- * AR-WRF Advanced Research WRF developed primarily at the U.S. National Center for Atmospheric Research (NCAR)

- NAM The term North American Mesoscale model refers to whatever regional model NCEP operates over the North American domain. NCEP began using this designation system in January 2005. Between January 2005 and May 2006 the Eta model (began in Yugoslavia (now Serbia) during the 1970s by Zaviša Janjić and Fedor Mesinger) used this designation. Beginning in May 2006, NCEP began to use the WRF-NMM as the operational NAM.
- RAMS the Regional Atmospheric Modeling System developed at Colorado State University for numerical simulations of atmospheric meteorology and other environmental phenomena on scales from meters to 100's of kilometers - now supported in the public domain.
- MM5 the Fifth Generation Penn State/NCAR Mesoscale Model
- ARPS the Advanced Region Prediction System developed at the University of Oklahoma is a comprehensive multi-scale nonhydrostatic simulation and prediction system that can be used for regional-scale weather prediction up to the tornado-scale simulation and prediction. Advanced radar data assimilation for thunderstorm prediction is a key part of the system.
- HIRLAM High Resolution Limited Area Model
- GEM-LAM Global Environmental Multiscale Limited Area Model, the high resolution (2.5 km) GEM by the Meteorological Service of Canada (MSC)
- ALADIN The high-resolution limited-area hydrostatic and non-hydrostatic model developed and operated by several European and North African countries under the leadership of Météo-France
- COSMO The COSMO Model, formerly known as LM, Lokal-Modell, aLMo or LAMI, is a limited-area non hydrostatic model developed within the framework of the Consortium for Small-Scale Modeling (Germany, Switzerland, Italy, Poland, Greece, and Romania).

- Tropical cyclone forecast model
- Atmospheric physics
- Atmospheric thermodynamics
- Frederick Gale Shuman

- Beniston, Martin. From Turbulence to Climate: Numerical Investigations of the Atmosphere with a Hierarchy of Models. Berlin: Springer, 1998.
- Kalnay, Eugenia. Atmospheric Modeling, Data Assimilation and Predictability. Cambridge University Press, 2003.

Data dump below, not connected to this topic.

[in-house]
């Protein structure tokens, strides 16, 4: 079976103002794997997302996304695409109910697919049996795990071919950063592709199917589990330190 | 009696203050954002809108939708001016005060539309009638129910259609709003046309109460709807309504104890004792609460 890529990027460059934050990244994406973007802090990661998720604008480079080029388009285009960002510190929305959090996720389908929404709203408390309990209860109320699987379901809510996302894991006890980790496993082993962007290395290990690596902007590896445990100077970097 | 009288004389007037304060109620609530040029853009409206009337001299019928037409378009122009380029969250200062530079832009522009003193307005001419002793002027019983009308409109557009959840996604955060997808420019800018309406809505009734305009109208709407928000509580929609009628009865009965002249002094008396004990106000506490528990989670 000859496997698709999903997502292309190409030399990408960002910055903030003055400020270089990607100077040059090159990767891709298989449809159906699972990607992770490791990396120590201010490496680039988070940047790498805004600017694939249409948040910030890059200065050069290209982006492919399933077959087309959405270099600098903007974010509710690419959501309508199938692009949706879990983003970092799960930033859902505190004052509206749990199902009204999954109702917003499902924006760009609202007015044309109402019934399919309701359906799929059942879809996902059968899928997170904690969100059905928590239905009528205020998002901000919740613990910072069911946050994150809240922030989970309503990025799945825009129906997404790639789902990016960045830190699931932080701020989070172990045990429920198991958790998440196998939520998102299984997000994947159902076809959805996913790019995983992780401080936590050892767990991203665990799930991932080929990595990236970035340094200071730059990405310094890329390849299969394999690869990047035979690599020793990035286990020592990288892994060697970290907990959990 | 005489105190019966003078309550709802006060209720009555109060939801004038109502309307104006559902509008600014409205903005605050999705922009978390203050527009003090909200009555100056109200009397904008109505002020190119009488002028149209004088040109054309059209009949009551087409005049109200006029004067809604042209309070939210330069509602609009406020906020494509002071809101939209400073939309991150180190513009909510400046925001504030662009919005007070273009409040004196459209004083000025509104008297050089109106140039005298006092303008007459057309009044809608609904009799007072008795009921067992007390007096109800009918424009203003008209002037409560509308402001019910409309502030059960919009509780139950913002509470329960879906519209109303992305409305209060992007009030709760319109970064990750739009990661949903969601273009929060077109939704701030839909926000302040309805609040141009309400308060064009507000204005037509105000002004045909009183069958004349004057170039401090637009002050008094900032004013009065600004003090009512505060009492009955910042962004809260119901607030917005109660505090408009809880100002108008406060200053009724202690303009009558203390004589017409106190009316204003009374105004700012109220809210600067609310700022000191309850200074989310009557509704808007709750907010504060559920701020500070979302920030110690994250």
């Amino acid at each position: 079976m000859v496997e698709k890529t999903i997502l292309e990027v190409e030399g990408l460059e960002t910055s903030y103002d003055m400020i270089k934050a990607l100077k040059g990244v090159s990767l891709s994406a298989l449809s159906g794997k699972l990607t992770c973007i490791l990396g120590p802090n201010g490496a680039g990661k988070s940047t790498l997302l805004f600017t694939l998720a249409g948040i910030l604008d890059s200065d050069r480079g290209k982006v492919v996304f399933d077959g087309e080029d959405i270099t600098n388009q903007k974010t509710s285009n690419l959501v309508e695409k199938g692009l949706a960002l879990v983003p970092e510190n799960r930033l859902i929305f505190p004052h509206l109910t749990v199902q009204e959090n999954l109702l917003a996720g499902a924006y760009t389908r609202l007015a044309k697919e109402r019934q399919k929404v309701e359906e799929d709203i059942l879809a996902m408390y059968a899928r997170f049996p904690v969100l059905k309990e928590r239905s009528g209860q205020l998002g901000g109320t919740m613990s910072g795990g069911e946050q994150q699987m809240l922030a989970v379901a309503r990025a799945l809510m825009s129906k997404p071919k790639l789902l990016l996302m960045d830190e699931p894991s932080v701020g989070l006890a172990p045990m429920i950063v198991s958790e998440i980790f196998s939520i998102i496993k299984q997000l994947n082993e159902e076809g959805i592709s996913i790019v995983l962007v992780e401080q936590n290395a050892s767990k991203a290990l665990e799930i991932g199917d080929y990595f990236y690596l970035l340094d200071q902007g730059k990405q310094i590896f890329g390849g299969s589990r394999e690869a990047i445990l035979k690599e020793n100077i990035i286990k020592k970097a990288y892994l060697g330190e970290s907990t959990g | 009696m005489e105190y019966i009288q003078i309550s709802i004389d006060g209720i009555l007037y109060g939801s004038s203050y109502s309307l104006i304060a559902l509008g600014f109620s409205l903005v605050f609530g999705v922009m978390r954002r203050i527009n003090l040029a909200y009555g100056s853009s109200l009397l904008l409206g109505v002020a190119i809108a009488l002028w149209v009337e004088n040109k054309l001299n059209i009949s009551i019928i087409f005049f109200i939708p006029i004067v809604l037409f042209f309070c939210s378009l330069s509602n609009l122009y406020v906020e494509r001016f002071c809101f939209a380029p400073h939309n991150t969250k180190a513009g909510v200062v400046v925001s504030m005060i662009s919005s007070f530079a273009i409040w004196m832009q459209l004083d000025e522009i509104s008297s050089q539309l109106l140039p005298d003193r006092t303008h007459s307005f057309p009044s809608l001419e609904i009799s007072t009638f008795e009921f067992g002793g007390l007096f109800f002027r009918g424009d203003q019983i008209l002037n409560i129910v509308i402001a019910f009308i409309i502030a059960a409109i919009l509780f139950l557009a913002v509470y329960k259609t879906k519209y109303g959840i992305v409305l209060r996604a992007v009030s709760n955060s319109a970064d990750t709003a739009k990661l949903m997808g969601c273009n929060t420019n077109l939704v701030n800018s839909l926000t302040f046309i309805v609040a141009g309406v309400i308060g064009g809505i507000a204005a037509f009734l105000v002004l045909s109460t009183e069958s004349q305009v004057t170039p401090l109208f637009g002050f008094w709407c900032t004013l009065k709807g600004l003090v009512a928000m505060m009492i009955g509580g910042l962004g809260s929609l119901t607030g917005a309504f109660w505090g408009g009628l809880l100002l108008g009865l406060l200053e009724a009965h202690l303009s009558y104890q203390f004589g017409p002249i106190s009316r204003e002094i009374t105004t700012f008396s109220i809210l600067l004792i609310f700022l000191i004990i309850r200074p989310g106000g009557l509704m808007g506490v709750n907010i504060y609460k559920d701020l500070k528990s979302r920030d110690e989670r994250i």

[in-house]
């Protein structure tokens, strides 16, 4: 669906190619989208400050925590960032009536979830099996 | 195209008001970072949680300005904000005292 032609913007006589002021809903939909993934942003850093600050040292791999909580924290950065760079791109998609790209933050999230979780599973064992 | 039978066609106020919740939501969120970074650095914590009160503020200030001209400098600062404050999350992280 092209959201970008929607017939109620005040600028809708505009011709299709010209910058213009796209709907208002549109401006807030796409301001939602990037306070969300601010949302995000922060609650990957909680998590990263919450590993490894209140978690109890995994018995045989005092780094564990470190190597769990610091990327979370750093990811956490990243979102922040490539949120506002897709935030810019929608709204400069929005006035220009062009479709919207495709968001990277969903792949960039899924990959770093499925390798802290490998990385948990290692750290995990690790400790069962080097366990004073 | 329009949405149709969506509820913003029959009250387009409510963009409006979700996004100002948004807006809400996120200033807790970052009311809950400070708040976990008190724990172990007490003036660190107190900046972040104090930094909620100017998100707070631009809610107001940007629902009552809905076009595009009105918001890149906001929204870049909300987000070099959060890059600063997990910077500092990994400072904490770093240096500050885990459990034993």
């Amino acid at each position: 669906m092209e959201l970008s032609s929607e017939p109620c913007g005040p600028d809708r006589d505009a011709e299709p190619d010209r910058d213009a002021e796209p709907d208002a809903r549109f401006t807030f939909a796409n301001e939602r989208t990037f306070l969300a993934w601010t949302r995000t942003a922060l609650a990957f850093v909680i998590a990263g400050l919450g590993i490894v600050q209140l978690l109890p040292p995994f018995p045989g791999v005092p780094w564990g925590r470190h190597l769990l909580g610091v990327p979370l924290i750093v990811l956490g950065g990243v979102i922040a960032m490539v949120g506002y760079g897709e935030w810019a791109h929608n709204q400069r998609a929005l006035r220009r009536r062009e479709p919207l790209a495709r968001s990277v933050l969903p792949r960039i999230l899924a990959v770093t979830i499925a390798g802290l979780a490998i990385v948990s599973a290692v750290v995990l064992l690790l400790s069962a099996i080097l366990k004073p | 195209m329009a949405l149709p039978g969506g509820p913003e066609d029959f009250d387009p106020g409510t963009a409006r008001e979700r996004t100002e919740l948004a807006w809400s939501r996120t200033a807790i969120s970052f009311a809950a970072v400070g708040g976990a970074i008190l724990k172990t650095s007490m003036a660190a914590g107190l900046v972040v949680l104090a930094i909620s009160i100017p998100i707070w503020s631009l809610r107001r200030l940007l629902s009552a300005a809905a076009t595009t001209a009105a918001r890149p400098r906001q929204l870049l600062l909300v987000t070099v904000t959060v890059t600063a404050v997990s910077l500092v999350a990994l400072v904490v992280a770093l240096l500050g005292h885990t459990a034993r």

- Thompson, Philip. Numerical Weather Analysis and Prediction. New York: The Macmillan Company, 1961.
- Pielke, Roger A. Mesoscale Meteorological Modeling. Orlando: Academic Press, Inc., 1984.
- U.S. Department of Commerce, National Oceanic and Atmospheric Administration, National Weather Service. National Weather Service Handbook No. 1 - Facsimile Products. Washington, DC: Department of Commerce, 1979.

- Description of models used in the United States circa 1995
- meteoblue - free maps and diagrams of NWP (high resolution NMM and GFS) data worldwide
- NOAA Supercomputers
- Wetterzentrale (German only) - nearly all NWP data available plotted on charts
- Air Resources Laboratory
- Fleet Numerical Meteorology and Oceanography Center
- European Centre for Medium-Range Weather Forecasts
- University of Reading Department of Meteorology
- WRF Source Codes and Graphics Software Download Page
- RAMS source code available under the GNU public license
- MM5 Source Code download
- The source code of ARPS
- ALADIN Community web pages

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Last updated on Wednesday September 24, 2008 at 06:15:00 PDT (GMT -0700)

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This article is licensed under the GNU Free Documentation License.

Last updated on Wednesday September 24, 2008 at 06:15:00 PDT (GMT -0700)

View this article at Wikipedia.org - Edit this article at Wikipedia.org - Donate to the Wikimedia Foundation